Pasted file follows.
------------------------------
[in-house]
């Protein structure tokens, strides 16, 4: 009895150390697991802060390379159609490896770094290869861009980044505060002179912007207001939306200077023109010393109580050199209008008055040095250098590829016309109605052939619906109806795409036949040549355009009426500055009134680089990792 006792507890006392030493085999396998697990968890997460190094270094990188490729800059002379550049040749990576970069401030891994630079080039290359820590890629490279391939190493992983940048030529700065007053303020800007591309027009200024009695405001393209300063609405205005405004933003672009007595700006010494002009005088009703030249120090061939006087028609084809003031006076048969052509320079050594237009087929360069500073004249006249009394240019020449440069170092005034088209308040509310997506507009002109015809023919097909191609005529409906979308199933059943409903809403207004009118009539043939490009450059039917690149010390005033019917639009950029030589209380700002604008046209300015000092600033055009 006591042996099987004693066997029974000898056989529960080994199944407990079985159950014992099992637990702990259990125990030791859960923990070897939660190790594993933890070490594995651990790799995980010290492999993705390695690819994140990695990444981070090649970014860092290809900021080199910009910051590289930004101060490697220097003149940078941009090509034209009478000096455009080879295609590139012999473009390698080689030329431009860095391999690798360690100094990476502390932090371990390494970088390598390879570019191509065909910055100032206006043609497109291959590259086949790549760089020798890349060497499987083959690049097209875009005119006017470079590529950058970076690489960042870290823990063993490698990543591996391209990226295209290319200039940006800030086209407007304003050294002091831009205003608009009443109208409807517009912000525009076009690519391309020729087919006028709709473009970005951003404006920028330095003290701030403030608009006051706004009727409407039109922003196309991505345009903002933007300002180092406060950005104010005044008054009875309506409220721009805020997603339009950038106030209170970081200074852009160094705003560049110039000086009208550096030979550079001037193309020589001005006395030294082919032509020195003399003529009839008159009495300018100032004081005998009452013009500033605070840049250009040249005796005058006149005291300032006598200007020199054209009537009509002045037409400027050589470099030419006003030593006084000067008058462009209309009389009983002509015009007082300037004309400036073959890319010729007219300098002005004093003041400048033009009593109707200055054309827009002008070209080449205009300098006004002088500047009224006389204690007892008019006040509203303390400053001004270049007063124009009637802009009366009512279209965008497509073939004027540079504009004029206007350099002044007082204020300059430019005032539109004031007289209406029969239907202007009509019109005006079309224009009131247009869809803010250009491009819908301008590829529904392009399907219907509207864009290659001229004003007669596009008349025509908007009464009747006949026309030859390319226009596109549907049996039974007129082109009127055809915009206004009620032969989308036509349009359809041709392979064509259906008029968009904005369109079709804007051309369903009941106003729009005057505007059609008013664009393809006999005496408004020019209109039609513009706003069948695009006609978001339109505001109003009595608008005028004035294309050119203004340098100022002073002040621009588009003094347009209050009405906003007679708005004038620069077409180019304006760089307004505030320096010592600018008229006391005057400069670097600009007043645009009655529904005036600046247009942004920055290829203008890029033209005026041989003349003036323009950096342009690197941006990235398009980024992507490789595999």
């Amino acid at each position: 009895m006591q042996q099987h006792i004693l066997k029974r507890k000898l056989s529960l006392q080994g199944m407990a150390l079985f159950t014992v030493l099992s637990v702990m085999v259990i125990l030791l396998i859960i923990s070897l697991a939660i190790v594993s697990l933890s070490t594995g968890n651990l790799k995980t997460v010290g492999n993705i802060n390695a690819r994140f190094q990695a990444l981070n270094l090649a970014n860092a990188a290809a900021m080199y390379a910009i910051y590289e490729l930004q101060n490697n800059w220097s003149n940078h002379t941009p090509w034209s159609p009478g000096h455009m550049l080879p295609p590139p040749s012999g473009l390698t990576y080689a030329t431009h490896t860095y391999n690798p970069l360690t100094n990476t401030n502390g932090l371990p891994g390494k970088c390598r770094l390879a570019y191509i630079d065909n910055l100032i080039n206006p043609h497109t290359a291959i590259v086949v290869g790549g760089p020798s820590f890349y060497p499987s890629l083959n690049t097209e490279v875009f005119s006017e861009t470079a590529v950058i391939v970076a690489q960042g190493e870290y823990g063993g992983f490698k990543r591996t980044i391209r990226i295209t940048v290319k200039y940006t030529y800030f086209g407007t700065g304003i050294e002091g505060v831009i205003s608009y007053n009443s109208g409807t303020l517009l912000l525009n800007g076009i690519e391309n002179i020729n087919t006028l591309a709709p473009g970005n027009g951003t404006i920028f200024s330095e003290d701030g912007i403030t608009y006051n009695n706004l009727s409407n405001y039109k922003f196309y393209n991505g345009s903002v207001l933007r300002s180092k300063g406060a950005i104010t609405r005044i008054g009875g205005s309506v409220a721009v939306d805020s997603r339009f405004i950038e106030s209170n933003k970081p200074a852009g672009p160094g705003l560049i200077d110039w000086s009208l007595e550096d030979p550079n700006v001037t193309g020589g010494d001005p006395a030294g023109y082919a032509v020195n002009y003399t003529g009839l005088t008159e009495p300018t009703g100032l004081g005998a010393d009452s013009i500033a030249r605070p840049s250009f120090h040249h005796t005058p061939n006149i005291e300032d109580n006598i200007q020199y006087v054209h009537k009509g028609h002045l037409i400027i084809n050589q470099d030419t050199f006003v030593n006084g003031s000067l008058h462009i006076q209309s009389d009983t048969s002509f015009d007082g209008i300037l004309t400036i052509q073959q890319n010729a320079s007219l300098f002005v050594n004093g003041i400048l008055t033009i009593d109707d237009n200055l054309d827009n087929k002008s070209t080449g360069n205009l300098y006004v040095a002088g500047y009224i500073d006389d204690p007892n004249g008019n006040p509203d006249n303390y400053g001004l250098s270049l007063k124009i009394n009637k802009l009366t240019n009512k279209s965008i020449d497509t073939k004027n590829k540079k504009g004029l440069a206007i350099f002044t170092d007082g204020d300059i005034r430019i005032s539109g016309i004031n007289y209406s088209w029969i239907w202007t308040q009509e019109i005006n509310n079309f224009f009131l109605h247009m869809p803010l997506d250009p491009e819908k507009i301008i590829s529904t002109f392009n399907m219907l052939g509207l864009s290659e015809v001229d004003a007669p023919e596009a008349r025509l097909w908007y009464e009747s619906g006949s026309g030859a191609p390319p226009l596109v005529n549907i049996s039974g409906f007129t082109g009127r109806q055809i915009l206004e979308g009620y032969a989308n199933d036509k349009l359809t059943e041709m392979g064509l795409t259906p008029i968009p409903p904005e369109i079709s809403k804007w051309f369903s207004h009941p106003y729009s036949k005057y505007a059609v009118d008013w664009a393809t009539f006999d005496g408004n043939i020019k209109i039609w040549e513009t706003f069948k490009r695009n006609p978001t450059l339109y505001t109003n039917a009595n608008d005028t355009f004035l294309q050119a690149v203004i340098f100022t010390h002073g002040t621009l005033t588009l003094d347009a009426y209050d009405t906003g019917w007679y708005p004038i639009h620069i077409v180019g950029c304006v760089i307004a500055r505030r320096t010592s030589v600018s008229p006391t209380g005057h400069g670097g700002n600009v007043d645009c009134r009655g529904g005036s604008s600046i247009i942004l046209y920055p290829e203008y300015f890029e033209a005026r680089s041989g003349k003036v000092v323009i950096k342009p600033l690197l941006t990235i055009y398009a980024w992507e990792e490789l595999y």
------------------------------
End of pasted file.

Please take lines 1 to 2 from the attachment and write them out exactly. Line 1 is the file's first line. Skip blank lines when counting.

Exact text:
[in-house]
């Protein structure tokens, strides 16, 4: 009895150390697991802060390379159609490896770094290869861009980044505060002179912007207001939306200077023109010393109580050199209008008055040095250098590829016309109605052939619906109806795409036949040549355009009426500055009134680089990792 006792507890006392030493085999396998697990968890997460190094270094990188490729800059002379550049040749990576970069401030891994630079080039290359820590890629490279391939190493992983940048030529700065007053303020800007591309027009200024009695405001393209300063609405205005405004933003672009007595700006010494002009005088009703030249120090061939006087028609084809003031006076048969052509320079050594237009087929360069500073004249006249009394240019020449440069170092005034088209308040509310997506507009002109015809023919097909191609005529409906979308199933059943409903809403207004009118009539043939490009450059039917690149010390005033019917639009950029030589209380700002604008046209300015000092600033055009 006591042996099987004693066997029974000898056989529960080994199944407990079985159950014992099992637990702990259990125990030791859960923990070897939660190790594993933890070490594995651990790799995980010290492999993705390695690819994140990695990444981070090649970014860092290809900021080199910009910051590289930004101060490697220097003149940078941009090509034209009478000096455009080879295609590139012999473009390698080689030329431009860095391999690798360690100094990476502390932090371990390494970088390598390879570019191509065909910055100032206006043609497109291959590259086949790549760089020798890349060497499987083959690049097209875009005119006017470079590529950058970076690489960042870290823990063993490698990543591996391209990226295209290319200039940006800030086209407007304003050294002091831009205003608009009443109208409807517009912000525009076009690519391309020729087919006028709709473009970005951003404006920028330095003290701030403030608009006051706004009727409407039109922003196309991505345009903002933007300002180092406060950005104010005044008054009875309506409220721009805020997603339009950038106030209170970081200074852009160094705003560049110039000086009208550096030979550079001037193309020589001005006395030294082919032509020195003399003529009839008159009495300018100032004081005998009452013009500033605070840049250009040249005796005058006149005291300032006598200007020199054209009537009509002045037409400027050589470099030419006003030593006084000067008058462009209309009389009983002509015009007082300037004309400036073959890319010729007219300098002005004093003041400048033009009593109707200055054309827009002008070209080449205009300098006004002088500047009224006389204690007892008019006040509203303390400053001004270049007063124009009637802009009366009512279209965008497509073939004027540079504009004029206007350099002044007082204020300059430019005032539109004031007289209406029969239907202007009509019109005006079309224009009131247009869809803010250009491009819908301008590829529904392009399907219907509207864009290659001229004003007669596009008349025509908007009464009747006949026309030859390319226009596109549907049996039974007129082109009127055809915009206004009620032969989308036509349009359809041709392979064509259906008029968009904005369109079709804007051309369903009941106003729009005057505007059609008013664009393809006999005496408004020019209109039609513009706003069948695009006609978001339109505001109003009595608008005028004035294309050119203004340098100022002073002040621009588009003094347009209050009405906003007679708005004038620069077409180019304006760089307004505030320096010592600018008229006391005057400069670097600009007043645009009655529904005036600046247009942004920055290829203008890029033209005026041989003349003036323009950096342009690197941006990235398009980024992507490789595999």